Saturday, January 3, 2015

New York Times' Love Affair with Moderates

The New York Times
"Mr. Romney did not lose the 2012 election because he was too conservative for general-election voters." Lynn Vavreck wrote in her recent New York Times article. "Mr. Romney won the protracted G.O.P. nomination in 2012 not by convincing voters he had moved to the right, but by convincing party leaders and other elites that he was the most viable candidate in the race. Mr. Bush can do the same."

In the article she said her research showed that President Obama was further left than how most people identified themselves and people identified more ideologically moderate like Mitt Romney. So in the general election, why did the more polarizing politician win? Yes, President Obama was an incumbent so he had an advantage, but what about in 2008 with ultra-moderate John McCain? We see historically that moderates do not do well. John McCain's poll numbers started to increase once he chose more conservative Sarah Palin to be his running mate. Many more factors go into winning an election than ideology, as we have seen with Palin and Romney's botched campaigns.
According to mainstream liberal media, Jeb Bush is the face of the GOP

Mitt Romney did not lose because he was too conservative, but he lost because he was too moderate. Lynn Vavreck also brought up the primary. She said Mitt Romney won the primary because he convinced the party leaders he was the best candidate to beat the President. Some polls helped prove this.

Mitt Romney won the primary in 2012 because he was the moderate. Conservatives like Governor Rick Perry and Rick Santorum and even libertarian Ron Paul all split the nation's conservative vote. Even Newt Gingrich took conservative votes away from the others. So, Mitt Romney was the only candidate not like the others. He did not scare away some voters because he too "Christian" like Santorum, or too "crazy" like Ron Paul. And Rick Perry happened to forget a few things during a debate and Newt Gingrich has more baggage than JFK Airport. All these factors go into an election. Mitt Romney was the only moderate and the conservatives split the vote.

What's the difference between 2012 and 2016 then? Continue reading!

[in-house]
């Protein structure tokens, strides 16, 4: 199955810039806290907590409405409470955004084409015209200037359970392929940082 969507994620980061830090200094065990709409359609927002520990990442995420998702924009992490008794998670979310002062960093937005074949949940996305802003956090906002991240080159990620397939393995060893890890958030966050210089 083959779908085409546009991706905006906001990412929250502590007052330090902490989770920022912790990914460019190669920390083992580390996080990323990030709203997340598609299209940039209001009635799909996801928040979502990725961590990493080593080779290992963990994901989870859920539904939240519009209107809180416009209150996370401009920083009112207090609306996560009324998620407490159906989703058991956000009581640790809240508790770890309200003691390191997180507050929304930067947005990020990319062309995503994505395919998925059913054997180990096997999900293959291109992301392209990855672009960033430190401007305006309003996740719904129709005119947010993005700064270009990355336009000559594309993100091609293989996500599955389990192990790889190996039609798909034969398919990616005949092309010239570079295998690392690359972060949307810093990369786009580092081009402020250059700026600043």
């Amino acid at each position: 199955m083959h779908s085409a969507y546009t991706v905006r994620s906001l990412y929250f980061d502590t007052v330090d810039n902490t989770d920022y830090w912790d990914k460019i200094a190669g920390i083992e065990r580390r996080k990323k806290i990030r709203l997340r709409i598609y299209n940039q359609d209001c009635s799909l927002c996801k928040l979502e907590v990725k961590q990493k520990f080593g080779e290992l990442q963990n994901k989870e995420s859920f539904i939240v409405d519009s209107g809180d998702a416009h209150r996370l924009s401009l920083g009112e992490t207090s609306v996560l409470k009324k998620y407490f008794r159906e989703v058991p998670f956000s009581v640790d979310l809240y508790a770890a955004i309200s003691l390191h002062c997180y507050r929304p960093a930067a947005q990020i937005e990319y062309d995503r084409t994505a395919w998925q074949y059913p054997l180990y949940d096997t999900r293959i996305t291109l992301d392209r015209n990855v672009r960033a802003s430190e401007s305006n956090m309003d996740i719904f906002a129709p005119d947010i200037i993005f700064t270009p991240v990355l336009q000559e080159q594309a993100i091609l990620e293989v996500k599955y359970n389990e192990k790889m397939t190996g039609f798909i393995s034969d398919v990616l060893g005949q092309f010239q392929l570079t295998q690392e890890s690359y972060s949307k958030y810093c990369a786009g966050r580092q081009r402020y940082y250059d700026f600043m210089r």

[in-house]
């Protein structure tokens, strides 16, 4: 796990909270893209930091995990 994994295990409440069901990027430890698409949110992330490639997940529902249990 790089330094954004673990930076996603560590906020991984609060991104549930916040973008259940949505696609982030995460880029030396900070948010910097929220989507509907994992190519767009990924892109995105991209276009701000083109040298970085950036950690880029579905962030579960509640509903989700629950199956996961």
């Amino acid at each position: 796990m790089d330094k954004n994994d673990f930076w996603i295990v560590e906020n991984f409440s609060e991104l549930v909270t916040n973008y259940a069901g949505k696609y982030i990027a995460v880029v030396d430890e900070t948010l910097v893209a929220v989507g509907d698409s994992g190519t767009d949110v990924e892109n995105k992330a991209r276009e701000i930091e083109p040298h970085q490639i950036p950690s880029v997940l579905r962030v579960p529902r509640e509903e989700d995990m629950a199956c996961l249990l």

The difference between 2012 and 2016 is that there is no incumbent President. The GOP primary may look something like this:
Jeb Bush is running, who is a moderate. Chris Christie is rumored to run, who is also very moderate. Former New York Governor George Pataki is running, who is not the most conservative. Lindsay Graham was even rumored to run, who is moderate John McCain's gal-pal.

Then the more conservatives like Rick Perry, Rand Paul, Ted Cruz and even Governor Scott Walker may run. There are more moderates and more conservatives running in this next election against no incumbent. The Democrats shot themselves in the foot these past few years, making it a little easier for Republicans to win; given the Republicans don't shoot themselves in their own foot!

There is a good chance that conservatives come out and vote for a more conservative candidate, especially since there are more moderate candidates in this election than last. Americans, powered by the Tea Party Movement, are starting to see true, passionate conservatives instead of the RINO types who are basically Democrats, like we see in our leadership.

Whoever the GOP elect in the primary has a very good chance of being President, regardless of ideology. So we must be careful to choose wisely.

We need a conservative, enough playing around already!

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